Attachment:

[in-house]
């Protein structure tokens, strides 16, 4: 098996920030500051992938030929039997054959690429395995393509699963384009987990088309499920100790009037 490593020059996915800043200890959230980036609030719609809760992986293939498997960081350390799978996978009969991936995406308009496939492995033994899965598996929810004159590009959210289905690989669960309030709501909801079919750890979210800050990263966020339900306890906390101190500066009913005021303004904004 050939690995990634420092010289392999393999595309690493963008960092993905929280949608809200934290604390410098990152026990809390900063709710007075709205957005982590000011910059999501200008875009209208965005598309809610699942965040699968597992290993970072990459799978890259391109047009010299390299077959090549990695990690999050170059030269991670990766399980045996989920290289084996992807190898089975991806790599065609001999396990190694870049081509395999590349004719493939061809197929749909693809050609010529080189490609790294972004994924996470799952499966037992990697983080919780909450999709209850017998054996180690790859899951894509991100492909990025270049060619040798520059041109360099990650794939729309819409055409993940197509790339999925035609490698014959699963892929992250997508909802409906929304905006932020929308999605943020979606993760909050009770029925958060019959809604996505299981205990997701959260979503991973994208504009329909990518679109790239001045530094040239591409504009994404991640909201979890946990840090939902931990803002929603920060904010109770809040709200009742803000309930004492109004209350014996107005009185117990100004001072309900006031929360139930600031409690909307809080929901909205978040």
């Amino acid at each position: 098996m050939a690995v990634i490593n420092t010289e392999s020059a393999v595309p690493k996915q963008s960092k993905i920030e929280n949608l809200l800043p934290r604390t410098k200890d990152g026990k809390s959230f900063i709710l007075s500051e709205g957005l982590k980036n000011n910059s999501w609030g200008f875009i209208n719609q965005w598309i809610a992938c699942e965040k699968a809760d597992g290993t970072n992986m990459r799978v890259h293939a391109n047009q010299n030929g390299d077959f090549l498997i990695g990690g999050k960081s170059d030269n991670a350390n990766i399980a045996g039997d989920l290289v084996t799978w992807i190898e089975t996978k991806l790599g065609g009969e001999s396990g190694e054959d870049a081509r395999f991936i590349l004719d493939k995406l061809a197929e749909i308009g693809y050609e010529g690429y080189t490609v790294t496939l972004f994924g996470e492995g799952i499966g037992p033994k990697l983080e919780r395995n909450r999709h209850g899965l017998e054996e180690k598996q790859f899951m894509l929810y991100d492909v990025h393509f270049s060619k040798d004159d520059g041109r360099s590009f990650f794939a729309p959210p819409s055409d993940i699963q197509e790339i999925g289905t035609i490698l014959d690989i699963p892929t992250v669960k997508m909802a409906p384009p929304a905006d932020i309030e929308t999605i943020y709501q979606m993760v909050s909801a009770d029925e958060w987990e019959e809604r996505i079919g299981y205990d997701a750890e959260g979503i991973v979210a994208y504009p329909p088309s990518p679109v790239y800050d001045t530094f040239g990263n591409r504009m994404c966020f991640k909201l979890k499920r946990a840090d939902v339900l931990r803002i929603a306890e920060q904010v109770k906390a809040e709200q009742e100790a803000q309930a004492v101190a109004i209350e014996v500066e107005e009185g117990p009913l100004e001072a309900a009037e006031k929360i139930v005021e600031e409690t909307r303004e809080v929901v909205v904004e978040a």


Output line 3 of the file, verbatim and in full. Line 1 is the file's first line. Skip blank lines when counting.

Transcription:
């Amino acid at each position: 098996m050939a690995v990634i490593n420092t010289e392999s020059a393999v595309p690493k996915q963008s960092k993905i920030e929280n949608l809200l800043p934290r604390t410098k200890d990152g026990k809390s959230f900063i709710l007075s500051e709205g957005l982590k980036n000011n910059s999501w609030g200008f875009i209208n719609q965005w598309i809610a992938c699942e965040k699968a809760d597992g290993t970072n992986m990459r799978v890259h293939a391109n047009q010299n030929g390299d077959f090549l498997i990695g990690g999050k960081s170059d030269n991670a350390n990766i399980a045996g039997d989920l290289v084996t799978w992807i190898e089975t996978k991806l790599g065609g009969e001999s396990g190694e054959d870049a081509r395999f991936i590349l004719d493939k995406l061809a197929e749909i308009g693809y050609e010529g690429y080189t490609v790294t496939l972004f994924g996470e492995g799952i499966g037992p033994k990697l983080e919780r395995n909450r999709h209850g899965l017998e054996e180690k598996q790859f899951m894509l929810y991100d492909v990025h393509f270049s060619k040798d004159d520059g041109r360099s590009f990650f794939a729309p959210p819409s055409d993940i699963q197509e790339i999925g289905t035609i490698l014959d690989i699963p892929t992250v669960k997508m909802a409906p384009p929304a905006d932020i309030e929308t999605i943020y709501q979606m993760v909050s909801a009770d029925e958060w987990e019959e809604r996505i079919g299981y205990d997701a750890e959260g979503i991973v979210a994208y504009p329909p088309s990518p679109v790239y800050d001045t530094f040239g990263n591409r504009m994404c966020f991640k909201l979890k499920r946990a840090d939902v339900l931990r803002i929603a306890e920060q904010v109770k906390a809040e709200q009742e100790a803000q309930a004492v101190a109004i209350e014996v500066e107005e009185g117990p009913l100004e001072a309900a009037e006031k929360i139930v005021e600031e409690t909307r303004e809080v929901v909205v904004e978040a």